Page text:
BMW i Inside Future sculpture is in effect a mock-up of the interior of a possible future car. Picture: BMW

Las Vegas, Nevada – BMW calls this the i Inside Future sculpture; in effect, it’s a mock-up of the interior of a possible future car, freed from the restraints of packaging it inside the bodyshell of a concept.

And, appropriately, it’s on display at the Consumer Electronics Show in Las Vegas, where it will be seen by some of the most techno-savvy people in the United States.

There’s also a new 5 Series sedan, that’s been fitted with a wide range of near-production autonomous technology, in which show visitors will be able to go for a drive and hand over both steering and pedal control for at least part of the route.

Given that within the foreseeable future most, if not all, cars will drive themselves at least some of the time, the sculpture has been built to explore what we will be able to do in the those cars when we’re not needed at the wheel.

BMW board member for development Klaus Fröhlich presents the i Inside Future sculpture at CES.

It previews the kind of experience a car journey will offer, and how we will interact with the car – whether we are helping it decide what route to follow for the least traffic congestion, or just choosing which video to watch.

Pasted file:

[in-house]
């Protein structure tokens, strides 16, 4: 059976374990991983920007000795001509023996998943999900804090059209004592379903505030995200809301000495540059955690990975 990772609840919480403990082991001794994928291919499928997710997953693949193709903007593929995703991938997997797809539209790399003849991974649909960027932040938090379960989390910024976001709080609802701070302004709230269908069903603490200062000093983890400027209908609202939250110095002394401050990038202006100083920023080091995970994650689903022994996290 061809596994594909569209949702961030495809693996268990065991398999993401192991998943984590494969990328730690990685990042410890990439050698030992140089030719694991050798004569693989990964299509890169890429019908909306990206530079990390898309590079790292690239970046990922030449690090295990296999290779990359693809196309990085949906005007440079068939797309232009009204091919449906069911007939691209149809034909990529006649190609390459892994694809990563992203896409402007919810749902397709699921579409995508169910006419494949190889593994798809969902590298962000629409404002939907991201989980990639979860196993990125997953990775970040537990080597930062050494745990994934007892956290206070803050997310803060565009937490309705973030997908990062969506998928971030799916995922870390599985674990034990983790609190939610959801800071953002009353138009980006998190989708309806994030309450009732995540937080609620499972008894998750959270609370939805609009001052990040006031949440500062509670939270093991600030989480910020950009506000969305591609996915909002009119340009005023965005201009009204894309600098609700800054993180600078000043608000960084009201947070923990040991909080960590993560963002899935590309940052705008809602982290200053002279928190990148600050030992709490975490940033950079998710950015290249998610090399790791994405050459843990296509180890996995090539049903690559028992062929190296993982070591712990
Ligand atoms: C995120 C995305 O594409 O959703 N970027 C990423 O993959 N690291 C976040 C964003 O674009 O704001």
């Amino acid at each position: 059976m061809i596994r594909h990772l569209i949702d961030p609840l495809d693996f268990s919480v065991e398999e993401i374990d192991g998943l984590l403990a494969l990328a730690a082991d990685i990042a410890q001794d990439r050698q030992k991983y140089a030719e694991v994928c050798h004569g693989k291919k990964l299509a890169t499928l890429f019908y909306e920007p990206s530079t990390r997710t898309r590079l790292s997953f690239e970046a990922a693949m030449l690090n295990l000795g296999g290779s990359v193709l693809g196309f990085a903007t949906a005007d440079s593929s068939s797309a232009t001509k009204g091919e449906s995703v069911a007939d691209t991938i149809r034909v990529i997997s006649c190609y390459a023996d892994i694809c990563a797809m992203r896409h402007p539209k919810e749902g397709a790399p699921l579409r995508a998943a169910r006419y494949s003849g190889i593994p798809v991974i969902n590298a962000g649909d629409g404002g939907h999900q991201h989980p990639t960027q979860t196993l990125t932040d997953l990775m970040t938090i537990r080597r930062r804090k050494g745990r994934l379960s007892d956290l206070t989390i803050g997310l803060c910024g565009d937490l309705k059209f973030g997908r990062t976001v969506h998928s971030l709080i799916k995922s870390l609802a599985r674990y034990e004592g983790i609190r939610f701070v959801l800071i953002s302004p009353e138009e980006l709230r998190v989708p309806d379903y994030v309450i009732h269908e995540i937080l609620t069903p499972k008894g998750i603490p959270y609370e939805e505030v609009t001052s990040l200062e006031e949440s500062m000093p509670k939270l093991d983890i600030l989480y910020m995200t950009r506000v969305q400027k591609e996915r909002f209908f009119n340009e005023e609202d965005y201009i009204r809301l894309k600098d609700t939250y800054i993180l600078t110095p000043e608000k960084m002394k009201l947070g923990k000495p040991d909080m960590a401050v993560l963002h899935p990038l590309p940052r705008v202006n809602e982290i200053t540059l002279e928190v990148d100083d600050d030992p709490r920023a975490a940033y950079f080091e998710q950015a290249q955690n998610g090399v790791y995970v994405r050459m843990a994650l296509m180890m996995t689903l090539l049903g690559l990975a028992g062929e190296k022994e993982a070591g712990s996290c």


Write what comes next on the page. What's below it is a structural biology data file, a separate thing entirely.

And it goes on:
It also underlines BMW’s philosophy that there should be conflict between personalisation and sharing, just as we share our personal take on the spaces we live in when we invite people into our homes.

It features a number of new products and services adapted for fully autonomous driving, while intelligent connectivity between vehicles, drivers and the outside world enables us to make the best use of the time it frees up (and don’t kid yourself; for the wired generation, time is already the most precious commodity in their lives) by seamlessly integrating the car’s functions with our digital lives.

Free-floating virtual display

But perhaps the most startling feature of this open-platform (if you’ll forgive the pun) technology demonstrator is HoloActive Touch, a mind-boggling meld of head-up display and gesture control without physical contact.

A free-floating virtual display, projected in the area above the centre console, is operated directly by finger movements, while an ultrasound source provides tactile confirmation of your command, much like the little buzz you get from your smartphone when it switches on – but without physical contact!

For instance, BMW envisages it syncing with the navigation system so that you can access information about a place or building as the car drives past it, by simply pointing a finger at it.

It also features an in-car application of Microsoft’s Cortana voice-controlled personal assistant, which already makes available a wide range of services on PC and tablet. It could, for example, remind you about an upcoming appointment while en route, even though the venue hasn’t been decided yet – or recommend a restaurant for dinner afterwards and book a table.

IOL Motoring

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